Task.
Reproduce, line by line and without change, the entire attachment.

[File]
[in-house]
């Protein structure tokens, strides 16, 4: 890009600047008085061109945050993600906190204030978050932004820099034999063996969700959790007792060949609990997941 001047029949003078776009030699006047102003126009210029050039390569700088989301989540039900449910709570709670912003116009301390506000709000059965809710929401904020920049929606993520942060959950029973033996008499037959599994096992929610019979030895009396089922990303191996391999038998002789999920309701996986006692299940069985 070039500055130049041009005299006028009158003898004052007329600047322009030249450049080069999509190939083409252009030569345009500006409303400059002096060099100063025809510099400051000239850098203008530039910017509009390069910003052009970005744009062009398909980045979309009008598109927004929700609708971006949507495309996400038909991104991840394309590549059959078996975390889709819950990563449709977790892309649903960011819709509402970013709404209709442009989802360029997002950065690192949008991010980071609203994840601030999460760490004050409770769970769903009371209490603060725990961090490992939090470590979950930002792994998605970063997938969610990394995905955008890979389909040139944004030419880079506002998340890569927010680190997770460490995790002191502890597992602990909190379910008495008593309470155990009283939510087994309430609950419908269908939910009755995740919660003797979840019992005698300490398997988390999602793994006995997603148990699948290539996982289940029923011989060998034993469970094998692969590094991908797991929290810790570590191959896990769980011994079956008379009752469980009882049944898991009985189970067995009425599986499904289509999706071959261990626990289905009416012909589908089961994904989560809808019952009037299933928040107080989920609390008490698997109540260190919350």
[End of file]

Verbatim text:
[in-house]
């Protein structure tokens, strides 16, 4: 890009600047008085061109945050993600906190204030978050932004820099034999063996969700959790007792060949609990997941 001047029949003078776009030699006047102003126009210029050039390569700088989301989540039900449910709570709670912003116009301390506000709000059965809710929401904020920049929606993520942060959950029973033996008499037959599994096992929610019979030895009396089922990303191996391999038998002789999920309701996986006692299940069985 070039500055130049041009005299006028009158003898004052007329600047322009030249450049080069999509190939083409252009030569345009500006409303400059002096060099100063025809510099400051000239850098203008530039910017509009390069910003052009970005744009062009398909980045979309009008598109927004929700609708971006949507495309996400038909991104991840394309590549059959078996975390889709819950990563449709977790892309649903960011819709509402970013709404209709442009989802360029997002950065690192949008991010980071609203994840601030999460760490004050409770769970769903009371209490603060725990961090490992939090470590979950930002792994998605970063997938969610990394995905955008890979389909040139944004030419880079506002998340890569927010680190997770460490995790002191502890597992602990909190379910008495008593309470155990009283939510087994309430609950419908269908939910009755995740919660003797979840019992005698300490398997988390999602793994006995997603148990699948290539996982289940029923011989060998034993469970094998692969590094991908797991929290810790570590191959896990769980011994079956008379009752469980009882049944898991009985189970067995009425599986499904289509999706071959261990626990289905009416012909589908089961994904989560809808019952009037299933928040107080989920609390008490698997109540260190919350």